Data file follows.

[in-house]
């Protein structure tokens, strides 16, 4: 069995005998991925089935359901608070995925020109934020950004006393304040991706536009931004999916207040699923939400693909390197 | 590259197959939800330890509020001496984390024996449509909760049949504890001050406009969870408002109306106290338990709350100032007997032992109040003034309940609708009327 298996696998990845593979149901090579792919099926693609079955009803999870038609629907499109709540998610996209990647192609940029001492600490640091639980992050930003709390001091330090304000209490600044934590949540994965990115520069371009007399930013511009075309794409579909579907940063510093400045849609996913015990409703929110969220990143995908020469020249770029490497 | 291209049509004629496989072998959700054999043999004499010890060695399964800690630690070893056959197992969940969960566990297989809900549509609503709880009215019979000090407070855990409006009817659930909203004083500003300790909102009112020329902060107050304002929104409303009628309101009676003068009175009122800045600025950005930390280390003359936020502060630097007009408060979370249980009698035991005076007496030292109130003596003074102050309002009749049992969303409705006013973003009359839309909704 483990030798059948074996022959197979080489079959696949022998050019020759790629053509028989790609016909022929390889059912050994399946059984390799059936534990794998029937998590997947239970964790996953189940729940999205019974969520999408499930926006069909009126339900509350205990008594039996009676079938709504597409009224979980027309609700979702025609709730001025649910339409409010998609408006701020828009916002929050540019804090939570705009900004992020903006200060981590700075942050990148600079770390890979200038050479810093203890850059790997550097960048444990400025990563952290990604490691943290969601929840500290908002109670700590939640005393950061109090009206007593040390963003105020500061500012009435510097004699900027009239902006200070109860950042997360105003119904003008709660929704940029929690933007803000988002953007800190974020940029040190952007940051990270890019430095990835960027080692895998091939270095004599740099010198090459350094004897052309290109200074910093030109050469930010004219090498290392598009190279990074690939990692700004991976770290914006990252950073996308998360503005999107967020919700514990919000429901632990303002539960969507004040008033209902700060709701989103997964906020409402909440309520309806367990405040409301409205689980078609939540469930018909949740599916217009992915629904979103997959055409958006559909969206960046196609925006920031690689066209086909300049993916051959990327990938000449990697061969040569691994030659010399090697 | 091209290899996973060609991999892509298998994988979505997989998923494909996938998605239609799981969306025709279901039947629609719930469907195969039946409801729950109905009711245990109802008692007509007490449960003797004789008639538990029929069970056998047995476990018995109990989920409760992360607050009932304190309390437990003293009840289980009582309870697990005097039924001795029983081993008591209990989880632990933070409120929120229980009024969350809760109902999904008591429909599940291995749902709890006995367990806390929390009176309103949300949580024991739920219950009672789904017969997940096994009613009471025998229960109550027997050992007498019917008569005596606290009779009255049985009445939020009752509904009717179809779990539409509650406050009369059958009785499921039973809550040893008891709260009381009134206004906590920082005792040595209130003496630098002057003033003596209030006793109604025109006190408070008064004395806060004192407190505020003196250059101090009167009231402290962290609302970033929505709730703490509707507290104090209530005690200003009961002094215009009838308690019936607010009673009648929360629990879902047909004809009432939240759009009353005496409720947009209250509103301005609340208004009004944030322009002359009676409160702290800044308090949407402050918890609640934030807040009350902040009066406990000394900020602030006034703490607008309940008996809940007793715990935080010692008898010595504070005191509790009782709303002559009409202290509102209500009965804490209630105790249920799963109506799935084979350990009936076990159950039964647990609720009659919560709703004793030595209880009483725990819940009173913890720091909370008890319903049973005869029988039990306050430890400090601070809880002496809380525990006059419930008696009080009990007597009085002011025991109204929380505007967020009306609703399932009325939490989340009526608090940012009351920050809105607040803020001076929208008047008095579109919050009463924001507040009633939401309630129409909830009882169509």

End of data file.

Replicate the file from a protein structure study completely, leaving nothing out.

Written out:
[in-house]
């Protein structure tokens, strides 16, 4: 069995005998991925089935359901608070995925020109934020950004006393304040991706536009931004999916207040699923939400693909390197 | 590259197959939800330890509020001496984390024996449509909760049949504890001050406009969870408002109306106290338990709350100032007997032992109040003034309940609708009327 298996696998990845593979149901090579792919099926693609079955009803999870038609629907499109709540998610996209990647192609940029001492600490640091639980992050930003709390001091330090304000209490600044934590949540994965990115520069371009007399930013511009075309794409579909579907940063510093400045849609996913015990409703929110969220990143995908020469020249770029490497 | 291209049509004629496989072998959700054999043999004499010890060695399964800690630690070893056959197992969940969960566990297989809900549509609503709880009215019979000090407070855990409006009817659930909203004083500003300790909102009112020329902060107050304002929104409303009628309101009676003068009175009122800045600025950005930390280390003359936020502060630097007009408060979370249980009698035991005076007496030292109130003596003074102050309002009749049992969303409705006013973003009359839309909704 483990030798059948074996022959197979080489079959696949022998050019020759790629053509028989790609016909022929390889059912050994399946059984390799059936534990794998029937998590997947239970964790996953189940729940999205019974969520999408499930926006069909009126339900509350205990008594039996009676079938709504597409009224979980027309609700979702025609709730001025649910339409409010998609408006701020828009916002929050540019804090939570705009900004992020903006200060981590700075942050990148600079770390890979200038050479810093203890850059790997550097960048444990400025990563952290990604490691943290969601929840500290908002109670700590939640005393950061109090009206007593040390963003105020500061500012009435510097004699900027009239902006200070109860950042997360105003119904003008709660929704940029929690933007803000988002953007800190974020940029040190952007940051990270890019430095990835960027080692895998091939270095004599740099010198090459350094004897052309290109200074910093030109050469930010004219090498290392598009190279990074690939990692700004991976770290914006990252950073996308998360503005999107967020919700514990919000429901632990303002539960969507004040008033209902700060709701989103997964906020409402909440309520309806367990405040409301409205689980078609939540469930018909949740599916217009992915629904979103997959055409958006559909969206960046196609925006920031690689066209086909300049993916051959990327990938000449990697061969040569691994030659010399090697 | 091209290899996973060609991999892509298998994988979505997989998923494909996938998605239609799981969306025709279901039947629609719930469907195969039946409801729950109905009711245990109802008692007509007490449960003797004789008639538990029929069970056998047995476990018995109990989920409760992360607050009932304190309390437990003293009840289980009582309870697990005097039924001795029983081993008591209990989880632990933070409120929120229980009024969350809760109902999904008591429909599940291995749902709890006995367990806390929390009176309103949300949580024991739920219950009672789904017969997940096994009613009471025998229960109550027997050992007498019917008569005596606290009779009255049985009445939020009752509904009717179809779990539409509650406050009369059958009785499921039973809550040893008891709260009381009134206004906590920082005792040595209130003496630098002057003033003596209030006793109604025109006190408070008064004395806060004192407190505020003196250059101090009167009231402290962290609302970033929505709730703490509707507290104090209530005690200003009961002094215009009838308690019936607010009673009648929360629990879902047909004809009432939240759009009353005496409720947009209250509103301005609340208004009004944030322009002359009676409160702290800044308090949407402050918890609640934030807040009350902040009066406990000394900020602030006034703490607008309940008996809940007793715990935080010692008898010595504070005191509790009782709303002559009409202290509102209500009965804490209630105790249920799963109506799935084979350990009936076990159950039964647990609720009659919560709703004793030595209880009483725990819940009173913890720091909370008890319903049973005869029988039990306050430890400090601070809880002496809380525990006059419930008696009080009990007597009085002011025991109204929380505007967020009306609703399932009325939490989340009526608090940012009351920050809105607040803020001076929208008047008095579109919050009463924001507040009633939401309630129409909830009882169509």